I think this is one reason why introverts are more likely to retire early (aside from the fact that they tend to be better savers & investors). They tire of all the networking & political nonsense, which they don't like and see as useless fluff.
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Old 12-19-2013, 09:31 AM
 
Location: Santa FE NM
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Quote:
Originally Posted by mysticaltyger View Post
Since extroverts dominate the workplace...
We introverts just let them think so. [Teasing, I'm teasing...]

Actually, if we're using the Carl Jung/Myers-Briggs definitions, this isn't correct. "Introvert" does not equal "Inhibited", nor does it equal "Reclusive." I have known a number of senior executives, including a handful of CEOs, who test as introverts on the Myers-Briggs.

To illustrate, here's a list of well-known Myers-Briggs introverts who dominate(d) their respective "workplaces": Arnold Schwartzenegger, John Kerry, Alan Greenspan, Gandhi, Thomas Jefferson, Bill Gates, Steve Jobs, Erwin Rommel, Donald Rumsfeld, Vladimir Putin, Calvin Coolidge, Ron Paul, Adolf Hitler, Osama bin Laden, the Ayatollah Khomeini, Clint Eastwood, George Washington, Dwight D. Eisenhower, Warren Buffett, Richard Nixon, Jimmy Carter, Angela Merkel, David Petraeus, George H.W. Bush, Mitt Romney, Robert E. Lee, George Armstrong Custer, Ulysses S. Grant, Mother Teresa, Francisco Franco, and Kim Kardashian(!!).

Last edited by Nighteyes; 12-19-2013 at 11:00 AM..
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Old 12-19-2013, 02:12 PM
 
Location: Cushing OK
14,539 posts, read 21,265,870 times
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Quote:
Originally Posted by mysticaltyger View Post
They don't. Since extroverts dominate the workplace, they set things up according to their preferences. I'm not saying they do this deliberately, but it just happens.

I think this is one reason why introverts are more likely to retire early (aside from the fact that they tend to be better savers & investors). They tire of all the networking & political nonsense, which they don't like and see as useless fluff.
After I finished my major in computer programming (something which appeals to us introverts) I got a job in the real world. I was lucky, and as a trainee I was trusted the new development of a small system. I loved my job. The people I worked with were hardly your standard issue types. I enjoyed my job. We socialized but in an off beat way, and everyone had a birthday lunch.

Then the bank was sold to a bunch of suits. We were never seen by customers, never talked to them, never had to confirm to 'bank image' before. But our desks were messy. We had too many printouts on the desk, and too much personal stuff. One man who wore golf shirts and had a tweety bird tie in his desk if they insisted was supposed to wear a suit. He didn't but they needed him to much to fire him.

It wasn't fun anymore. We had to be all happy about bank successes, with a rah rah bit (everyone hated it) and we were supposed to produce those fixes and things on time. With thirty year old programs which took a chart to find where it did anything. People started leaving for lunch. People started quitting. Then they had the bright idea to use contractors since it was cheaper. Several of the upper people they either pushed out or let go got hired back as contractors since they were the only person who knew how they worked.

When I was laid off, after my system went live, I was devistated, but just the same all the games had become very old. The contractors were often as odd as us, but came and went and didn't socialize. I got to where I hated going to work. In the end I started to feel a great deal of relief in leaving. I realized it had completely taken over my life. I swore I'd never do that again.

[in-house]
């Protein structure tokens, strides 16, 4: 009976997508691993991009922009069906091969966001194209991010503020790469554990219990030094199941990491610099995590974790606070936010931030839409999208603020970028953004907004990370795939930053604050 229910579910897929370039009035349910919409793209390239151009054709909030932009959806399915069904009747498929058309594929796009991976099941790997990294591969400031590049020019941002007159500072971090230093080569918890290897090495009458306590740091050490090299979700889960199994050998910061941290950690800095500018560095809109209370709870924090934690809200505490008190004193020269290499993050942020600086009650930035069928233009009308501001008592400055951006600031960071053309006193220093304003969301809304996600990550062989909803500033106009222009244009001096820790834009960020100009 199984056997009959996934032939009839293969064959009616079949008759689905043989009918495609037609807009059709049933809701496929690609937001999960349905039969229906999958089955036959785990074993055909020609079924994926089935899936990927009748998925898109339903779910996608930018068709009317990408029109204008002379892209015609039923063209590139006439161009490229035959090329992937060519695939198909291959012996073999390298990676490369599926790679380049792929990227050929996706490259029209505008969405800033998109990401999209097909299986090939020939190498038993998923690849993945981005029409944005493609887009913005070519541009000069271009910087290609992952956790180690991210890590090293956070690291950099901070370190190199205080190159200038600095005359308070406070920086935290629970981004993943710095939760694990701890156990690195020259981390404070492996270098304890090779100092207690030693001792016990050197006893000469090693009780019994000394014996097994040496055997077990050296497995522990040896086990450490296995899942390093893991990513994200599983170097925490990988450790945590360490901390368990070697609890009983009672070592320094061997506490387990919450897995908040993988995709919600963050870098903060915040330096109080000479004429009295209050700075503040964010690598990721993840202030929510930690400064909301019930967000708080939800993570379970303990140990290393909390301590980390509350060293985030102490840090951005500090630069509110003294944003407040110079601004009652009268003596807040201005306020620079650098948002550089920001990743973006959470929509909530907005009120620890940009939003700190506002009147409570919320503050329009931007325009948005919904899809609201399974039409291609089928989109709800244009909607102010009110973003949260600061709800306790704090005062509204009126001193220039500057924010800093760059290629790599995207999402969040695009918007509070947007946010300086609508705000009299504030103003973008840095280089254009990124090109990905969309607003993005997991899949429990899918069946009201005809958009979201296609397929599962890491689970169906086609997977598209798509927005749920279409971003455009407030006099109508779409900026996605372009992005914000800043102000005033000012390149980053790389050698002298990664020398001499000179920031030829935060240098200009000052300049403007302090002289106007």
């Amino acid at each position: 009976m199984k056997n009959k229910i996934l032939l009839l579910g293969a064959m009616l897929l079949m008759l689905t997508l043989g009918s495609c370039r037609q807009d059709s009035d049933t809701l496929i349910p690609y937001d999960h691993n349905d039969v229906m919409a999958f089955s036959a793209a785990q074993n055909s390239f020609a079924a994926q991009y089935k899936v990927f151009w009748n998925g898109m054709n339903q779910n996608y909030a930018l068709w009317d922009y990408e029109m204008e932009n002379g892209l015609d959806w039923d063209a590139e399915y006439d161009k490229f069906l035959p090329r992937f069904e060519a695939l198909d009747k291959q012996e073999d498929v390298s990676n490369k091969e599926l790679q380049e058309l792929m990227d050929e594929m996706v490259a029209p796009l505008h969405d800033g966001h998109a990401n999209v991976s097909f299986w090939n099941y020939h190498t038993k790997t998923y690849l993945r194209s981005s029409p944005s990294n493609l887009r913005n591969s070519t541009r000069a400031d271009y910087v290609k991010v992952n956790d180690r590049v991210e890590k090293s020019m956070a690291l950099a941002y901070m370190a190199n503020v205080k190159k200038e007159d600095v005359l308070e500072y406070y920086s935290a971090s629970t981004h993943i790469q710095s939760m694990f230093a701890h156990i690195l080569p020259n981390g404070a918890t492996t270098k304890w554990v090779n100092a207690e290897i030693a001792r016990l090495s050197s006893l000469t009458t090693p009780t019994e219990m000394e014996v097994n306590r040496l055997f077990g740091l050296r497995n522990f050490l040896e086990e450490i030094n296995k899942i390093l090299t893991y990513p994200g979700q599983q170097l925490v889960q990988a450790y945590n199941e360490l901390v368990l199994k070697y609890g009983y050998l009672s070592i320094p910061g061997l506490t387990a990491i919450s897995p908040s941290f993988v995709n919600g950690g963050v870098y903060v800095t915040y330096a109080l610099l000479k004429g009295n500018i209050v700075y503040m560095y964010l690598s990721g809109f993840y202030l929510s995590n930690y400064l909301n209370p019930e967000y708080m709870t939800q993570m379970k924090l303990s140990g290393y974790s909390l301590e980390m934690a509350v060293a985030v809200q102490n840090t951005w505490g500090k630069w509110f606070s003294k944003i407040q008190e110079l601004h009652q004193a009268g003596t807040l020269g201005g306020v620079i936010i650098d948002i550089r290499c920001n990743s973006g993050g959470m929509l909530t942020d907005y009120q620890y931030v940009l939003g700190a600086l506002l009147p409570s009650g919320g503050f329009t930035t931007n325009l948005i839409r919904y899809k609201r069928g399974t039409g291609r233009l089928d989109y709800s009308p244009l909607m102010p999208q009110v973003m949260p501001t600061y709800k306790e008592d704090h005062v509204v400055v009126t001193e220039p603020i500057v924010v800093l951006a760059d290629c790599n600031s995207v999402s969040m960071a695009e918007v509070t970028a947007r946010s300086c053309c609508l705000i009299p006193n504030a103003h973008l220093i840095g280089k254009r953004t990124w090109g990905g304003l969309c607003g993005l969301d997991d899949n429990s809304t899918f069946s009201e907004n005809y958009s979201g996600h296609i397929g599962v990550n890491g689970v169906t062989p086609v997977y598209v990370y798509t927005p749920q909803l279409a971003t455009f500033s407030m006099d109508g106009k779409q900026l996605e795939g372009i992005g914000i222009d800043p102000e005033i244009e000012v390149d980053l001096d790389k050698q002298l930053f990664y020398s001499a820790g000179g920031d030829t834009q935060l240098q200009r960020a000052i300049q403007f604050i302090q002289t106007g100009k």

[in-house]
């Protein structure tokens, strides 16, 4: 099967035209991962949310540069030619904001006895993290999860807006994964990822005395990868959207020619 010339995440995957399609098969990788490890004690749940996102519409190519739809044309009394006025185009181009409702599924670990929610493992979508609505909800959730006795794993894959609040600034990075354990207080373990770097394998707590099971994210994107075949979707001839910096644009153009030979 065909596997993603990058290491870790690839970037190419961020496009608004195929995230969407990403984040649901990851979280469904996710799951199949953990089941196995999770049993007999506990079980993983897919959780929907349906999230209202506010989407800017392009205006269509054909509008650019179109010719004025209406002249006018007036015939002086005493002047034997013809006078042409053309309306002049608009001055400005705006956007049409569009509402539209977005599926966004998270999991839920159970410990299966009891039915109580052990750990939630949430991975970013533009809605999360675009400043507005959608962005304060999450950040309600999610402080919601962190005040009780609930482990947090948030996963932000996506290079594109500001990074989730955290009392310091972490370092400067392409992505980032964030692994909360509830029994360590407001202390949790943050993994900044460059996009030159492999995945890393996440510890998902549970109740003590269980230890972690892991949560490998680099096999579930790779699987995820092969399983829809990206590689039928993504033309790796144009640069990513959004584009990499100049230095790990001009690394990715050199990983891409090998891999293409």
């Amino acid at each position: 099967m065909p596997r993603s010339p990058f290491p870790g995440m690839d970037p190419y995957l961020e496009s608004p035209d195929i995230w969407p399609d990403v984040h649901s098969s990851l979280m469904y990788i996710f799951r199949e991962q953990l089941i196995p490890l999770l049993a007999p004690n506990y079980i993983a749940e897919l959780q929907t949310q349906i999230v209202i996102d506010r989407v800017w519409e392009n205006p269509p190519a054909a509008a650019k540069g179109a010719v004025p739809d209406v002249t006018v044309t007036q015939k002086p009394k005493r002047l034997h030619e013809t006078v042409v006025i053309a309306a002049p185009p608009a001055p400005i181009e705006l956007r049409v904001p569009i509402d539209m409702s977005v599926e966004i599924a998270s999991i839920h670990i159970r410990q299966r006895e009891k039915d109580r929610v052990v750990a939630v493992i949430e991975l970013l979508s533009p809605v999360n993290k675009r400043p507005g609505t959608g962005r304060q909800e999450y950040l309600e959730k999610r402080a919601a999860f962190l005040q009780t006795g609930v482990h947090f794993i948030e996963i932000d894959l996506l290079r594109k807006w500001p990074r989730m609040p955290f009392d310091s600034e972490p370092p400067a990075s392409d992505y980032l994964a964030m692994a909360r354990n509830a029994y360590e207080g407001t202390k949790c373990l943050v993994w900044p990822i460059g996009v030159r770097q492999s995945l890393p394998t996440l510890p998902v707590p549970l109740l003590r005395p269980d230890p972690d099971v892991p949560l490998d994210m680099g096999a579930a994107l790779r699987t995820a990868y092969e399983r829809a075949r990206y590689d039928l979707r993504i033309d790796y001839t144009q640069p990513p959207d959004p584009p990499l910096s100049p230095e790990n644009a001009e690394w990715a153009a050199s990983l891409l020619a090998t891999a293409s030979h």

I think as someone who likes aloneness, I was destined to decide it wasn't for me. But the whole be part of the crowd, and all the 'teams' and all the stupid rules would have made me go. My other experience in that kind of job, later, convinced me that it wasn't made for me at all.

I loved the actual work, but all the crap that went with it wasn't me at all.

I am very high on the I part of myers briggs, a couple of tries a hundred percent so maybe I'm more extreme than some, but I think the business world is missing out on those of us who are good at something which could be done in a quiet room without being bothered, but if you can't be a good little robot then you don't fit in.

Health made it impossible for me to have a carrear, and I have come to learn to enjoy the moment, not be depressed over potential what ifs which were lost. But if I had made one, I'm sure I would have jumped at the chance to get off the merry go round as soon as possible and might just have taken a leap of faith and jumped anyway.

It's sure too bad we in our superficial culture don't value skills as much as PR.
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Old 12-19-2013, 03:38 PM
 
Location: Canada
196 posts, read 424,580 times
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Quote:
Originally Posted by Nighteyes View Post
Though I hate to say it in this way, "It depends..."
Now, though I am definitely an introvert by these definitions, you'd never know it on first (or even fourth) meeting. In fact, many think I'm an extrovert and are flabbergasted to learn otherwise.
This is funny as it describes me in a way too. However, there are ambiverts as well - it is very rare the person who is pure extrovert or introvert.

Although one might think that I am an extrovert, I do feel like I am an ambivert. Sometimes being with others is energizing and invigorating. Sometimes, being with others is draining and tiring. And my MBTI does start with an "E". Sometimes I need quiet time by myself to recharge and focus, while other times, being by myself makes me lazy and unmotivated.

Like most things psychological, there are very few who are black and white, and most of us live somewhere in the grey. And nothing is wrong with being either one, or somewhere in the middle. Though I do feel bad for the introvert who is set upon by the extrovert who is determined to "draw them out of their shell". If some creatures are "drawn out of their shell", they die.